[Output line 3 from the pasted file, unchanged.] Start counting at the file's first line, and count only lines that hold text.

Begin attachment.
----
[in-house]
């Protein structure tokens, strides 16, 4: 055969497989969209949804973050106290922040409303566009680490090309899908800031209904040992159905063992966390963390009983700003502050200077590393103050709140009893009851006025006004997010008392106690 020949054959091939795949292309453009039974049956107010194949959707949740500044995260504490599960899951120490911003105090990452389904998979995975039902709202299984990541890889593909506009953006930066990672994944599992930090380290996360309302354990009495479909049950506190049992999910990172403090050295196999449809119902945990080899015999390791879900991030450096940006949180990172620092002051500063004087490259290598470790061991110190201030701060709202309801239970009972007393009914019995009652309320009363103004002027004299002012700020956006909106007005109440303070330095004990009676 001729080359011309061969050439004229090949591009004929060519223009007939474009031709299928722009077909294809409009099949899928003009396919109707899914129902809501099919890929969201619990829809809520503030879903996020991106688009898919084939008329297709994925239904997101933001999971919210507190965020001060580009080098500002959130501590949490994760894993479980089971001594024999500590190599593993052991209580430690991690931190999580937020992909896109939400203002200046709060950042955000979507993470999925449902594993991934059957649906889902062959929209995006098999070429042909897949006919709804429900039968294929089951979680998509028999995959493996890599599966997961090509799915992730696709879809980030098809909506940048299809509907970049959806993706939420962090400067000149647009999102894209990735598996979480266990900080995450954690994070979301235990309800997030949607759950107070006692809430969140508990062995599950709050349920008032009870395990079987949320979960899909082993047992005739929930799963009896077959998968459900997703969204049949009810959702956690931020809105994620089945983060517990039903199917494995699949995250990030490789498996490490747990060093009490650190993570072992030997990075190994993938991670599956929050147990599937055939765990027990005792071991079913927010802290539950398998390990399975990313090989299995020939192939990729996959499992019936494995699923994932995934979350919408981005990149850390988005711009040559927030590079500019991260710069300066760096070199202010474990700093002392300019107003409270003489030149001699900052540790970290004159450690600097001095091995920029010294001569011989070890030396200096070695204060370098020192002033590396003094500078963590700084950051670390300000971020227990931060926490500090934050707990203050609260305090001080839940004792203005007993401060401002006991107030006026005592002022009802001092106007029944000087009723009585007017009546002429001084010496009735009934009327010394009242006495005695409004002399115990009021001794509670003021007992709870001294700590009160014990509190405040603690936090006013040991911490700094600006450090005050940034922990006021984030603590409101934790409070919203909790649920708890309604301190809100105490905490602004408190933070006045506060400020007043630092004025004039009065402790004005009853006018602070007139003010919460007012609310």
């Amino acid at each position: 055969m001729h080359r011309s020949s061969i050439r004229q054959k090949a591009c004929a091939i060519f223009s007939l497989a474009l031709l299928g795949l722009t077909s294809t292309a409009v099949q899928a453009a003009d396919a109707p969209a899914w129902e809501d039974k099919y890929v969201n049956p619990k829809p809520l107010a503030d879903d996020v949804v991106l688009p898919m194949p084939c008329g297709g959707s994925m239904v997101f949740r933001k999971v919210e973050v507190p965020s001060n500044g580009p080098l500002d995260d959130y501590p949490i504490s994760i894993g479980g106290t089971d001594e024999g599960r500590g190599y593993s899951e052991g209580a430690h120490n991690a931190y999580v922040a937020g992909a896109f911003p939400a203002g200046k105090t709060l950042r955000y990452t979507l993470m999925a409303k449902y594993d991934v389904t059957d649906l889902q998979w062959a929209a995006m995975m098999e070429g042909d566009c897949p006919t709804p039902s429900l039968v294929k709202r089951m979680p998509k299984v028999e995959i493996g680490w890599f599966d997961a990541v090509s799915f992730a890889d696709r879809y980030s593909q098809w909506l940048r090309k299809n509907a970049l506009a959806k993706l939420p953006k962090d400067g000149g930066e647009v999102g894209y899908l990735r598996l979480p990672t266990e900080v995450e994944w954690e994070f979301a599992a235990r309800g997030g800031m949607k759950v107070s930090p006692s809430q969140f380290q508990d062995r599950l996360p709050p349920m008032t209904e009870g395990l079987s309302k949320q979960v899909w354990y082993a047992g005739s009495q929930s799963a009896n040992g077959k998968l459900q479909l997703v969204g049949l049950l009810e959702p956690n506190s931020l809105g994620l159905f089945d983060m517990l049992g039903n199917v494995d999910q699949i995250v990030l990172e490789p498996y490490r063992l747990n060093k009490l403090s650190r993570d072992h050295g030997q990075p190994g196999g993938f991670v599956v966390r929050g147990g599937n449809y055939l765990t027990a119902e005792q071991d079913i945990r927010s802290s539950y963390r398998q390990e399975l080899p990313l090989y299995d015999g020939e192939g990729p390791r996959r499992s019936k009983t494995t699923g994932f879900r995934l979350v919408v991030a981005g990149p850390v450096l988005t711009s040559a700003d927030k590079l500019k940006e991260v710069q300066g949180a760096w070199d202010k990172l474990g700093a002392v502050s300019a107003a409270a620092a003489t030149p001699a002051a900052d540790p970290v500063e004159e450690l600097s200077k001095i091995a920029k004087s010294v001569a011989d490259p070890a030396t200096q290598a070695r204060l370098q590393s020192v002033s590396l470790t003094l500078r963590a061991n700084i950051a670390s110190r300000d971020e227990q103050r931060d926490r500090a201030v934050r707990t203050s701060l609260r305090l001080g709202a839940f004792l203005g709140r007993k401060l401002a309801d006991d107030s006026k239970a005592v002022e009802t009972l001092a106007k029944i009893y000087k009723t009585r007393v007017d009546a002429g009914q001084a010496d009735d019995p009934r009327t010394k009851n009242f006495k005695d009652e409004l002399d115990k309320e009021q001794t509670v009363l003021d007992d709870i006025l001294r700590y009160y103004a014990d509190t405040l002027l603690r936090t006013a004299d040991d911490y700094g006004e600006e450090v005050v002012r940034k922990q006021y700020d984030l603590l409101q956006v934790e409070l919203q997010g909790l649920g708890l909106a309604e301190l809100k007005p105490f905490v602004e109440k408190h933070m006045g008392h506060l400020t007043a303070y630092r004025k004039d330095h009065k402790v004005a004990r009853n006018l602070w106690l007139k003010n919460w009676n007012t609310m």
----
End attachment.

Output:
């Amino acid at each position: 055969m001729h080359r011309s020949s061969i050439r004229q054959k090949a591009c004929a091939i060519f223009s007939l497989a474009l031709l299928g795949l722009t077909s294809t292309a409009v099949q899928a453009a003009d396919a109707p969209a899914w129902e809501d039974k099919y890929v969201n049956p619990k829809p809520l107010a503030d879903d996020v949804v991106l688009p898919m194949p084939c008329g297709g959707s994925m239904v997101f949740r933001k999971v919210e973050v507190p965020s001060n500044g580009p080098l500002d995260d959130y501590p949490i504490s994760i894993g479980g106290t089971d001594e024999g599960r500590g190599y593993s899951e052991g209580a430690h120490n991690a931190y999580v922040a937020g992909a896109f911003p939400a203002g200046k105090t709060l950042r955000y990452t979507l993470m999925a409303k449902y594993d991934v389904t059957d649906l889902q998979w062959a929209a995006m995975m098999e070429g042909d566009c897949p006919t709804p039902s429900l039968v294929k709202r089951m979680p998509k299984v028999e995959i493996g680490w890599f599966d997961a990541v090509s799915f992730a890889d696709r879809y980030s593909q098809w909506l940048r090309k299809n509907a970049l506009a959806k993706l939420p953006k962090d400067g000149g930066e647009v999102g894209y899908l990735r598996l979480p990672t266990e900080v995450e994944w954690e994070f979301a599992a235990r309800g997030g800031m949607k759950v107070s930090p006692s809430q969140f380290q508990d062995r599950l996360p709050p349920m008032t209904e009870g395990l079987s309302k949320q979960v899909w354990y082993a047992g005739s009495q929930s799963a009896n040992g077959k998968l459900q479909l997703v969204g049949l049950l009810e959702p956690n506190s931020l809105g994620l159905f089945d983060m517990l049992g039903n199917v494995d999910q699949i995250v990030l990172e490789p498996y490490r063992l747990n060093k009490l403090s650190r993570d072992h050295g030997q990075p190994g196999g993938f991670v599956v966390r929050g147990g599937n449809y055939l765990t027990a119902e005792q071991d079913i945990r927010s802290s539950y963390r398998q390990e399975l080899p990313l090989y299995d015999g020939e192939g990729p390791r996959r499992s019936k009983t494995t699923g994932f879900r995934l979350v919408v991030a981005g990149p850390v450096l988005t711009s040559a700003d927030k590079l500019k940006e991260v710069q300066g949180a760096w070199d202010k990172l474990g700093a002392v502050s300019a107003a409270a620092a003489t030149p001699a002051a900052d540790p970290v500063e004159e450690l600097s200077k001095i091995a920029k004087s010294v001569a011989d490259p070890a030396t200096q290598a070695r204060l370098q590393s020192v002033s590396l470790t003094l500078r963590a061991n700084i950051a670390s110190r300000d971020e227990q103050r931060d926490r500090a201030v934050r707990t203050s701060l609260r305090l001080g709202a839940f004792l203005g709140r007993k401060l401002a309801d006991d107030s006026k239970a005592v002022e009802t009972l001092a106007k029944i009893y000087k009723t009585r007393v007017d009546a002429g009914q001084a010496d009735d019995p009934r009327t010394k009851n009242f006495k005695d009652e409004l002399d115990k309320e009021q001794t509670v009363l003021d007992d709870i006025l001294r700590y009160y103004a014990d509190t405040l002027l603690r936090t006013a004299d040991d911490y700094g006004e600006e450090v005050v002012r940034k922990q006021y700020d984030l603590l409101q956006v934790e409070l919203q997010g909790l649920g708890l909106a309604e301190l809100k007005p105490f905490v602004e109440k408190h933070m006045g008392h506060l400020t007043a303070y630092r004025k004039d330095h009065k402790v004005a004990r009853n006018l602070w106690l007139k003010n919460w009676n007012t609310m």